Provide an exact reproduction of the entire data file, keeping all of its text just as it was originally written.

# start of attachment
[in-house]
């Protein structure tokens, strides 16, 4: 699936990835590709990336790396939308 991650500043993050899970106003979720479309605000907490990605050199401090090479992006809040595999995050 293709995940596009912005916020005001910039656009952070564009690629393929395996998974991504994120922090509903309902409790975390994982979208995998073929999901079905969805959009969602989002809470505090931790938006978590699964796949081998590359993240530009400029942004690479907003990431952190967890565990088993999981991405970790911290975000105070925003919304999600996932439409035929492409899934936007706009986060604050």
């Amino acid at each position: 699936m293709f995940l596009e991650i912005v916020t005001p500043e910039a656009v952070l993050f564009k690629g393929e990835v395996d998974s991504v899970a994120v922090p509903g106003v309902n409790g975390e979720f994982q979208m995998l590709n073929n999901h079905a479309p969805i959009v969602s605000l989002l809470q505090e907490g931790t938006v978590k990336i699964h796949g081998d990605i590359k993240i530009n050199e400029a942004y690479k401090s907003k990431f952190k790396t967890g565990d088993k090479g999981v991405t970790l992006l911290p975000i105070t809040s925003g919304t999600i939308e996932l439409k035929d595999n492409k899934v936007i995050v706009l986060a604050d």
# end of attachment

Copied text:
[in-house]
């Protein structure tokens, strides 16, 4: 699936990835590709990336790396939308 991650500043993050899970106003979720479309605000907490990605050199401090090479992006809040595999995050 293709995940596009912005916020005001910039656009952070564009690629393929395996998974991504994120922090509903309902409790975390994982979208995998073929999901079905969805959009969602989002809470505090931790938006978590699964796949081998590359993240530009400029942004690479907003990431952190967890565990088993999981991405970790911290975000105070925003919304999600996932439409035929492409899934936007706009986060604050």
């Amino acid at each position: 699936m293709f995940l596009e991650i912005v916020t005001p500043e910039a656009v952070l993050f564009k690629g393929e990835v395996d998974s991504v899970a994120v922090p509903g106003v309902n409790g975390e979720f994982q979208m995998l590709n073929n999901h079905a479309p969805i959009v969602s605000l989002l809470q505090e907490g931790t938006v978590k990336i699964h796949g081998d990605i590359k993240i530009n050199e400029a942004y690479k401090s907003k990431f952190k790396t967890g565990d088993k090479g999981v991405t970790l992006l911290p975000i105070t809040s925003g919304t999600i939308e996932l439409k035929d595999n492409k899934v936007i995050v706009l986060a604050d």